The second floors, where the Binders once lived, was by then divided into offices -0- mainly dentists and doctors, but also a beauty salon. "I can still vividly recall the smell of the nasty chemicals that they used on women's hair wafting down the hallway as you came up the stairs," says Jim Hddle, WPAG disc jockey and sportscaster from 1978 to 1980. "I think they had been in business a long time, because I never saw anyone under the age of eighty among their clienetele. Us radio folks used to try to run down to Lucky Drugs to grab a quick snack or pop during the netowkr news and were often late getting back into the studio because there always seemed to be a large elderly woman with a walker blocking our path, slowly trying to climb the stairs."
Tom Monaghan bought the station in 1986 and moved it to Domino's Farms, where he renamed it WPZA, for Radio Pizza. It's now WTKA and specializes in sports talk. Part of the Cumulus chain, it's based in the company's office on Victors Way.
Selo and Shevel met in 1965 when both were social work students in the U-M master's program. Shevel, who came froma retail backgrounds, openined Middle Earth in 1967, originally in a small space upstaris on E. Liberty. Selo went on to earn her PhD in 1976 and then worked for the Institute of Labor and INdustrial RElations, studying law enforcement reactions to violence.
The couple had always traveled and had picked up a lot of great objects, so they added a gallery to Middle Earth. But students did not make good gallery customers, so when the funding for Selo's project ran out in 1982, they opened Selo/Shevel on Main St., a few doors south of its present location. Shevel continued managing Middle Earth, while Selo ran the gallery.
Selo, who had never studied business or even taken much interest in it, describes the opening as a “trial by fire,” adding “I didn’t know how hard it would be.` If I had, I would have been scared.” To choose merchandise, she says, “I saw what people were buying. I talked to customers, and I saw what worked...Ann Arbor people were supportive of this kind of downtown.”
When it’s suggested that she had a great eye, Selo replies, “I was lucky in my taste.” Her father studied medicine in Berlin, but when the Nazis wouldn’t give him a license because he was Jewish, he emigrated I to the United States and practiced medicine in Iowa. Her parents enjoyed going to estate sales on weekends, and she grew up in a home furnished with oriental rugs and Biedermeier furniture.
The store was originally devoted to imports that Selo and Shevel brought back from Asia, Africa, and the Middle East. “We’d look around and see what we liked,” Selo says. “We always found great stuff. We had no system.” They gradually added contemporary American crafts. Many stores specialize in one or the other, but Selo thinks they complemented each other and gave customers a wider range of choice.
In 1989, when Selo and Shevel bought the building at 301 S. Main from the Dibbles, it was in bad shape from many years of wear. The upstairs, Selo says, was “a total shambles.” The roof needed replacing, and the windows on the second and third floor were about to fall out; on the first floor, windows had been blocked to give the dressing rooms privacy. -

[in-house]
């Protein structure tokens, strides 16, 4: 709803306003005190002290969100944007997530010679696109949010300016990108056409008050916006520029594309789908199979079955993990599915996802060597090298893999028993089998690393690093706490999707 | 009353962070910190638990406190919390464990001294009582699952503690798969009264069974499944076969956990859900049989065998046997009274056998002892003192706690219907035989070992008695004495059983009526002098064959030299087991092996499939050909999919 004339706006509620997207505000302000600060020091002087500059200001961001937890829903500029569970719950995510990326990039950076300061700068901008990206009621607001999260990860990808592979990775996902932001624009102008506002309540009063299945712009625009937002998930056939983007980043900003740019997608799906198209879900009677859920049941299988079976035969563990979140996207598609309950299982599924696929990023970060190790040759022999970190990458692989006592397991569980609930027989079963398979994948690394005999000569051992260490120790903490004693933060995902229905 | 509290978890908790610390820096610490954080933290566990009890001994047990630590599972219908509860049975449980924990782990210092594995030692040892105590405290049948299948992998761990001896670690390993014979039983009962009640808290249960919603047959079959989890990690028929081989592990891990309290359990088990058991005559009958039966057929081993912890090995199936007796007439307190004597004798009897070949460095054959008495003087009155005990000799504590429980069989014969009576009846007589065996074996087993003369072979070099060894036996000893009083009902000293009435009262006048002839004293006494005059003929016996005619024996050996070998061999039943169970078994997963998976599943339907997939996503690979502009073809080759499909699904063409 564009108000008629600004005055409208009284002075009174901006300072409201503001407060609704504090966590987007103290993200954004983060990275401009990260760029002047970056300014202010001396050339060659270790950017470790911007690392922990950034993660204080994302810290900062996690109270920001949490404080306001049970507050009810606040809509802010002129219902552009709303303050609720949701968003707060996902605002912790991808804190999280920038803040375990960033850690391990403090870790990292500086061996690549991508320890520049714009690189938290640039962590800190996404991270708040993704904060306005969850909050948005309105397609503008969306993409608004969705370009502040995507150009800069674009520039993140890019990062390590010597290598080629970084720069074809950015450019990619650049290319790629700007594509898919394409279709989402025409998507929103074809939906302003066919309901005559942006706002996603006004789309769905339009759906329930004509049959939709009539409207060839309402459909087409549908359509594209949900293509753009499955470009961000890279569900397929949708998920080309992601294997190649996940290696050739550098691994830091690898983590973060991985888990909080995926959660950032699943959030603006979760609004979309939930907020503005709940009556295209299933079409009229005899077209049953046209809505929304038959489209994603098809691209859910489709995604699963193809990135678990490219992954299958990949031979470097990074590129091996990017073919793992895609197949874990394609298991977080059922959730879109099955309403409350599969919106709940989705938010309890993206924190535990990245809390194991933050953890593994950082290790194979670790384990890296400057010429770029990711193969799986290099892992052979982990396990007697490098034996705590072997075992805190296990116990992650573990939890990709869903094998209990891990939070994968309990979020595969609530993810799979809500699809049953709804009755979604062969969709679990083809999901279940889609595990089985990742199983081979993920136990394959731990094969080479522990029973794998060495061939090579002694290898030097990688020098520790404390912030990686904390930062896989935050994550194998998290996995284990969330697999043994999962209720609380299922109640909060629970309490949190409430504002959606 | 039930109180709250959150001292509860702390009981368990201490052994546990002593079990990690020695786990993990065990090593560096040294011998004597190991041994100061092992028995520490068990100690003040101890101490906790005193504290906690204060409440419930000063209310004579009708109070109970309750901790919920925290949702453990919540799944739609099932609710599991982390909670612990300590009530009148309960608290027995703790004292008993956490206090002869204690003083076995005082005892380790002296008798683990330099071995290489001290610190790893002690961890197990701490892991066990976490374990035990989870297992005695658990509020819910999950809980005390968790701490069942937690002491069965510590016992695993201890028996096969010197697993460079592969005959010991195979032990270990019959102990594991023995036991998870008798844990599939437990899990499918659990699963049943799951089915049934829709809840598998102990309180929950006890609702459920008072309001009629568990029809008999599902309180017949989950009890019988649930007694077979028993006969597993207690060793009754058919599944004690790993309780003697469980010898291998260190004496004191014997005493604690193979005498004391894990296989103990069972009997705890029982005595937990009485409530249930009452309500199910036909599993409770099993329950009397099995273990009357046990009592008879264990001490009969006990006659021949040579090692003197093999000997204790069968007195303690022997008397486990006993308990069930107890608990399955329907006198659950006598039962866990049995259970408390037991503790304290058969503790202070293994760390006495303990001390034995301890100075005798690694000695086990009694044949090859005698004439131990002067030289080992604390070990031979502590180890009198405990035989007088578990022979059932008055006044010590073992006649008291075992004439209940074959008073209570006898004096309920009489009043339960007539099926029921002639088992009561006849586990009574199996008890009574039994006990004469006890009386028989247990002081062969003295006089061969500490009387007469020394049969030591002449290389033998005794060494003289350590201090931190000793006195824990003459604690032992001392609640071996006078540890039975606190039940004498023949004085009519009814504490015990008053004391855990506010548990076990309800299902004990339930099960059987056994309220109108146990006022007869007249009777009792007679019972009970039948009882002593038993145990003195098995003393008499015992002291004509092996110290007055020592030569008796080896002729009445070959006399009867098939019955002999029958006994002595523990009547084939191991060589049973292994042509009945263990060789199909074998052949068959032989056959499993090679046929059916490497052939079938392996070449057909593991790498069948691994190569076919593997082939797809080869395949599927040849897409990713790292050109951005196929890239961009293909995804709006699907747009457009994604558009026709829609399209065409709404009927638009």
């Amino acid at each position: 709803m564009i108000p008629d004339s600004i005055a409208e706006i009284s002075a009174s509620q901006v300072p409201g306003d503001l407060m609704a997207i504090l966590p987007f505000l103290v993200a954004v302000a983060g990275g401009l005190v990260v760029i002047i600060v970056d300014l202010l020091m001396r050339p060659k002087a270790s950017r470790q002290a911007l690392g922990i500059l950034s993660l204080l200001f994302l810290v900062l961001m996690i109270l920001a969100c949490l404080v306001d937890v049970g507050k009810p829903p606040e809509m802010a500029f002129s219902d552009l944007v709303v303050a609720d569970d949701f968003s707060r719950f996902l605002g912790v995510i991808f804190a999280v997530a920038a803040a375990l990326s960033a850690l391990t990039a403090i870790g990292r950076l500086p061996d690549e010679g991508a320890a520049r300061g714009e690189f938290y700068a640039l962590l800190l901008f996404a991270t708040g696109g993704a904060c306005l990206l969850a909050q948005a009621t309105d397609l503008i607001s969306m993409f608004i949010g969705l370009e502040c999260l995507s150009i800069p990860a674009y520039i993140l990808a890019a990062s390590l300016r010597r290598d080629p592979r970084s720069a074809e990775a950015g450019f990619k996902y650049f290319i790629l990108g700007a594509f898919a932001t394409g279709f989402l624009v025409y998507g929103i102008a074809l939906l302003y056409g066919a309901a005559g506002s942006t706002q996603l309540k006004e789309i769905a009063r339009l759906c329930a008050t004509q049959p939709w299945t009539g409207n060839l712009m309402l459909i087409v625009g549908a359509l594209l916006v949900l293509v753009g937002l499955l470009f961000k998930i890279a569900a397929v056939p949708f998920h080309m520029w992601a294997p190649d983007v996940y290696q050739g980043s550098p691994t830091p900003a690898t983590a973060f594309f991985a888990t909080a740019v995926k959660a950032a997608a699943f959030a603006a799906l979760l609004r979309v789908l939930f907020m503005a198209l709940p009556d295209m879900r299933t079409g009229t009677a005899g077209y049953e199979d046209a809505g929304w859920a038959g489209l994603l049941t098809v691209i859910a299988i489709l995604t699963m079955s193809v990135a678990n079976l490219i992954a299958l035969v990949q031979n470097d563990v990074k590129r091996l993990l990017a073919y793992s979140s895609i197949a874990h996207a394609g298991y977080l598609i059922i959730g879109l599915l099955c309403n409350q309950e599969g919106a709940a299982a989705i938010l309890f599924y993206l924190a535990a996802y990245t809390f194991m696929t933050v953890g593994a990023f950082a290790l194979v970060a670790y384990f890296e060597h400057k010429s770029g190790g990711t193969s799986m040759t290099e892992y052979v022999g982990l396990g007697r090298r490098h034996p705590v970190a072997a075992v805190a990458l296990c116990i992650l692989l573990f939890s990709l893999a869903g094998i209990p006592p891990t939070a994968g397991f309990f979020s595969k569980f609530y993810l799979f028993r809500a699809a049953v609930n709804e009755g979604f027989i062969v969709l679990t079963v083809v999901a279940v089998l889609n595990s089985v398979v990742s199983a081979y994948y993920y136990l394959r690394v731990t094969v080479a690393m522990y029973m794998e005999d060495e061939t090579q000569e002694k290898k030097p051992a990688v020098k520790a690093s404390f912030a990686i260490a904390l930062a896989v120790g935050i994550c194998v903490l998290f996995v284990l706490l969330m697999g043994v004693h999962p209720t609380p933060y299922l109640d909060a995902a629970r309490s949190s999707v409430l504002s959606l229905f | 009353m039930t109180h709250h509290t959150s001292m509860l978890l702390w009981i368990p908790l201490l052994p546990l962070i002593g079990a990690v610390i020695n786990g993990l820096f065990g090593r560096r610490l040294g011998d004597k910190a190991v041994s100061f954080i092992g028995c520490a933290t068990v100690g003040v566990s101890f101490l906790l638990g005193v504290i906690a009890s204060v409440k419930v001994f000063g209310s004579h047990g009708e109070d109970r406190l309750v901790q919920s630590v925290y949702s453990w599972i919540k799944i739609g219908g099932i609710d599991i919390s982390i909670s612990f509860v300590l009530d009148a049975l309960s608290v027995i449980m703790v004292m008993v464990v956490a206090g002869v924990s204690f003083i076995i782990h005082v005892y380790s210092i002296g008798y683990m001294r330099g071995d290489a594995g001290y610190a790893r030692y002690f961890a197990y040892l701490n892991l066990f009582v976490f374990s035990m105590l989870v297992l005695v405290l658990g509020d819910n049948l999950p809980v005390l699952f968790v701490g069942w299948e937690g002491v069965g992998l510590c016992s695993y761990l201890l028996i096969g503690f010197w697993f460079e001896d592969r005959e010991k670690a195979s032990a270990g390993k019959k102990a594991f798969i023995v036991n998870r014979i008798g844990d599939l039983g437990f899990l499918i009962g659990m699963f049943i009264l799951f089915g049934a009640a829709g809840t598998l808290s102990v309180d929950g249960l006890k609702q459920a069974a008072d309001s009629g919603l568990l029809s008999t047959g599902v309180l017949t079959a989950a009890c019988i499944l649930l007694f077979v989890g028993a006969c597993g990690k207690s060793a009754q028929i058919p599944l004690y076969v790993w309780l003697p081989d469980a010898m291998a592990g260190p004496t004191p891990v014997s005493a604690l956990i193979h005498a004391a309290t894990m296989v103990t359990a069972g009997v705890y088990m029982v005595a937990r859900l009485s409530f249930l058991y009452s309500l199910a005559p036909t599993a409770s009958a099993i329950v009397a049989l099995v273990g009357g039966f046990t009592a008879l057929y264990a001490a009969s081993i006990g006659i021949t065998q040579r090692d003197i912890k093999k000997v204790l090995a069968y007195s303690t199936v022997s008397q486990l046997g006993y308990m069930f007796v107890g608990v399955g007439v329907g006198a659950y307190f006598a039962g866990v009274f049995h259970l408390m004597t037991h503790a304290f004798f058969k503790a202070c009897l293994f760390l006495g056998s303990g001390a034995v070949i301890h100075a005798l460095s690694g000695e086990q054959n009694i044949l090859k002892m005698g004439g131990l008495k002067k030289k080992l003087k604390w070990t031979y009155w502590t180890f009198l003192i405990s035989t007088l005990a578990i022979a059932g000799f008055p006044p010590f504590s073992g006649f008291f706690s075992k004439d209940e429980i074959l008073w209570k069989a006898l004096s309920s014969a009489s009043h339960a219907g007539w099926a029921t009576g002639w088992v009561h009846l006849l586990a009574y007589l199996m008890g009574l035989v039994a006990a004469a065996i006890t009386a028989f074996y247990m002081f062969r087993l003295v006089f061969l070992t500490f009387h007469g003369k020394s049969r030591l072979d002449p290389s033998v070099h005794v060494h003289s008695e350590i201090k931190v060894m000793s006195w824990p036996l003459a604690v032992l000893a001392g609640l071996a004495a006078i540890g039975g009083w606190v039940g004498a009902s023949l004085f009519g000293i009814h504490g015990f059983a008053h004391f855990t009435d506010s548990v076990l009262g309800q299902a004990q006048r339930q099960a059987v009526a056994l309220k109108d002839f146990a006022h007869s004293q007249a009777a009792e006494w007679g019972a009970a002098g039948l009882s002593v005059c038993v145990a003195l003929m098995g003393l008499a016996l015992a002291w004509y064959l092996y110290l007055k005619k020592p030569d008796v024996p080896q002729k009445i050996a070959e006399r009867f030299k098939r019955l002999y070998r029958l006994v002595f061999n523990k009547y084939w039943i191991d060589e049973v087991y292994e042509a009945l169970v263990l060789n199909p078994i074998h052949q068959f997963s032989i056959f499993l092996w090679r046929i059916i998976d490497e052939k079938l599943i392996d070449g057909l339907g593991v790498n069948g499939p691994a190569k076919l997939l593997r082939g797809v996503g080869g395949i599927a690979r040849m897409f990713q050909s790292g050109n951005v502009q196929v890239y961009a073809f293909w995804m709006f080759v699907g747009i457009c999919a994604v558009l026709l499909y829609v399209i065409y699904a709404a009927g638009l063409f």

The Hutzel’s sign, which projected from the building to be visible from both streets, didn’t meet the requirements of the city’s sign ordinance, but, with support from the Historic District Commission, the new owners were given a variance to I keep it.
After more than twenty years on the corner, last fall Selo and Shevel sold their building to Reza Rahmani, an eye doctor with three locations in suburban Detroit, who has been buying Ann Arbor real estate in recent years. He did not respond to recent attempts to reach him, but in an earlier interview he said he was going to renovate the upstairs office space and put in an elevator but do nothing to
change the exterior. Selo has faith, saying, “Something very good will come in after us. I’m not worried, because the buyer realizes the importance and significance of this building.”
The store has to be empty by the end of March. As the closing date gets nearer, customers have been telling Selo about items they bought from her that they still cherish and how sorry they are that the store is closing."
Selo admits the feeling is mutual, and that she will miss her customers. So what’s next for the couple? “It’ll be a different life,” she says. “Yes, we’ll travel, but we’ve always traveled. I’d like to take classes, make soup, and sit by the fireplace and read.”
Photo captions appearing in article:
(Clockweise from above) Elaine Selo remembers the opening of Selo/Shevel Gallery as a "trial by fire." Henry Binder named his Orchestrion Hall for its mechanical orchestra. Hutzel's Ladies Apparel after an updating in the 1930s. The Ann Arbor Organ Company showroom at the turn of the twentieth century, before the building's original Commercial Italianate details were removed.